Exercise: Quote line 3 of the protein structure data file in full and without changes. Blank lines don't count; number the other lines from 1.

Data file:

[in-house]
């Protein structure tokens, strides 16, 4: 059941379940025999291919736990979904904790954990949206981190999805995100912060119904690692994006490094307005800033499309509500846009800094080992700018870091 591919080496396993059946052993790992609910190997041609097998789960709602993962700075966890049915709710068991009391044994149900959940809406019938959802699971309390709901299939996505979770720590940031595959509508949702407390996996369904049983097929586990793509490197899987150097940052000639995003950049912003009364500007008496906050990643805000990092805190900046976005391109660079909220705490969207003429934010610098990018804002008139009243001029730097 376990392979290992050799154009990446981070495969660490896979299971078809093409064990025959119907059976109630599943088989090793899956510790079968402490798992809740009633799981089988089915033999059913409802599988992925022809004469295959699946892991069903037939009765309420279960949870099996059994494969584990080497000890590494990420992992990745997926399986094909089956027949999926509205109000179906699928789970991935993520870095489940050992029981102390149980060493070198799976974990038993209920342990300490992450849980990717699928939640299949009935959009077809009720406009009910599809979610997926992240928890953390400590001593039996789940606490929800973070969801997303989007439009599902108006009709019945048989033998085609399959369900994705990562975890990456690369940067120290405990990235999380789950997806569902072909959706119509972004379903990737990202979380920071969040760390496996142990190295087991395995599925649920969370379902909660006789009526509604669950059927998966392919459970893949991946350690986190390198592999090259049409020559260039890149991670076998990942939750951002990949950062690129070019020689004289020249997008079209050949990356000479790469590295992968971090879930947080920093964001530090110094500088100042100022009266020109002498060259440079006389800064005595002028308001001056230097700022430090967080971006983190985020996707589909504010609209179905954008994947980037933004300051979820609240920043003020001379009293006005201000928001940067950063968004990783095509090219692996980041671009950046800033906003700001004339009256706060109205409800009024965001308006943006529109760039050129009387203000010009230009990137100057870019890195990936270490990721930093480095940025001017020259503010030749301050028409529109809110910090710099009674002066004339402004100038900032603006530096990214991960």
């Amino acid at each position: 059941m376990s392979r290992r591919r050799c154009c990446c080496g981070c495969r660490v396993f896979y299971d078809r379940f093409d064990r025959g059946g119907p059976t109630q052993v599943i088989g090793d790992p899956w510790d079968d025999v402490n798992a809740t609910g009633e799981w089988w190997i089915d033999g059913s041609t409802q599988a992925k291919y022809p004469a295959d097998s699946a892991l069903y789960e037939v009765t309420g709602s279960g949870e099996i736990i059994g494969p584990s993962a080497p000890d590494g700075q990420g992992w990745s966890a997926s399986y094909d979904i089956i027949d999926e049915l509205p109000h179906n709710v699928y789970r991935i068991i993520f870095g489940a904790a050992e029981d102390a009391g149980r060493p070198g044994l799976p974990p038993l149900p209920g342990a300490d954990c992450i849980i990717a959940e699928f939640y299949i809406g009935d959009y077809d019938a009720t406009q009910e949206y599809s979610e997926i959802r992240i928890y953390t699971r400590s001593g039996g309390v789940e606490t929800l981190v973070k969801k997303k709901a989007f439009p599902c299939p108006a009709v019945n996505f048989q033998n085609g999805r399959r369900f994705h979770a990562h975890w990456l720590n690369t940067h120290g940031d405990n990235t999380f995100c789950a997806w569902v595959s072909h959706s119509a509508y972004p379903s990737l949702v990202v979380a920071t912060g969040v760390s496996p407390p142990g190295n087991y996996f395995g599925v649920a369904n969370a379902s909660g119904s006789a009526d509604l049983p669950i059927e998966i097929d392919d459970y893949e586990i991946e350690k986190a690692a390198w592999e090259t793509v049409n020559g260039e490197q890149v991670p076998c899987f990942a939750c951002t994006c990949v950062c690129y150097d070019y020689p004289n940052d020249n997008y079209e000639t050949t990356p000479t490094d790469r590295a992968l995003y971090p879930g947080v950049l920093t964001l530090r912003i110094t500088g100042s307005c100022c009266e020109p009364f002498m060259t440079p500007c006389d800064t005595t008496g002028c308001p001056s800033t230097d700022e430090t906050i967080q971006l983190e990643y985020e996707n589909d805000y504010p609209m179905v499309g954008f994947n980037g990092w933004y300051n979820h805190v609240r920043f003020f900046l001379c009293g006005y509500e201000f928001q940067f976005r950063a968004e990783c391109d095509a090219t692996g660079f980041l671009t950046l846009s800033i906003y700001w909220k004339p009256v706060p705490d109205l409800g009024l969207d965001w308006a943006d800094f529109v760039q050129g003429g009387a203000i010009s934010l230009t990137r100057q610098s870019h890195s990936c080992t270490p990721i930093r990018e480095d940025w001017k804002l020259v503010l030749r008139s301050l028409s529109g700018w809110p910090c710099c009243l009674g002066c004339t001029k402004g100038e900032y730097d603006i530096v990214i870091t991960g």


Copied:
């Amino acid at each position: 059941m376990s392979r290992r591919r050799c154009c990446c080496g981070c495969r660490v396993f896979y299971d078809r379940f093409d064990r025959g059946g119907p059976t109630q052993v599943i088989g090793d790992p899956w510790d079968d025999v402490n798992a809740t609910g009633e799981w089988w190997i089915d033999g059913s041609t409802q599988a992925k291919y022809p004469a295959d097998s699946a892991l069903y789960e037939v009765t309420g709602s279960g949870e099996i736990i059994g494969p584990s993962a080497p000890d590494g700075q990420g992992w990745s966890a997926s399986y094909d979904i089956i027949d999926e049915l509205p109000h179906n709710v699928y789970r991935i068991i993520f870095g489940a904790a050992e029981d102390a009391g149980r060493p070198g044994l799976p974990p038993l149900p209920g342990a300490d954990c992450i849980i990717a959940e699928f939640y299949i809406g009935d959009y077809d019938a009720t406009q009910e949206y599809s979610e997926i959802r992240i928890y953390t699971r400590s001593g039996g309390v789940e606490t929800l981190v973070k969801k997303k709901a989007f439009p599902c299939p108006a009709v019945n996505f048989q033998n085609g999805r399959r369900f994705h979770a990562h975890w990456l720590n690369t940067h120290g940031d405990n990235t999380f995100c789950a997806w569902v595959s072909h959706s119509a509508y972004p379903s990737l949702v990202v979380a920071t912060g969040v760390s496996p407390p142990g190295n087991y996996f395995g599925v649920a369904n969370a379902s909660g119904s006789a009526d509604l049983p669950i059927e998966i097929d392919d459970y893949e586990i991946e350690k986190a690692a390198w592999e090259t793509v049409n020559g260039e490197q890149v991670p076998c899987f990942a939750c951002t994006c990949v950062c690129y150097d070019y020689p004289n940052d020249n997008y079209e000639t050949t990356p000479t490094d790469r590295a992968l995003y971090p879930g947080v950049l920093t964001l530090r912003i110094t500088g100042s307005c100022c009266e020109p009364f002498m060259t440079p500007c006389d800064t005595t008496g002028c308001p001056s800033t230097d700022e430090t906050i967080q971006l983190e990643y985020e996707n589909d805000y504010p609209m179905v499309g954008f994947n980037g990092w933004y300051n979820h805190v609240r920043f003020f900046l001379c009293g006005y509500e201000f928001q940067f976005r950063a968004e990783c391109d095509a090219t692996g660079f980041l671009t950046l846009s800033i906003y700001w909220k004339p009256v706060p705490d109205l409800g009024l969207d965001w308006a943006d800094f529109v760039q050129g003429g009387a203000i010009s934010l230009t990137r100057q610098s870019h890195s990936c080992t270490p990721i930093r990018e480095d940025w001017k804002l020259v503010l030749r008139s301050l028409s529109g700018w809110p910090c710099c009243l009674g002066c004339t001029k402004g100038e900032y730097d603006i530096v990214i870091t991960g």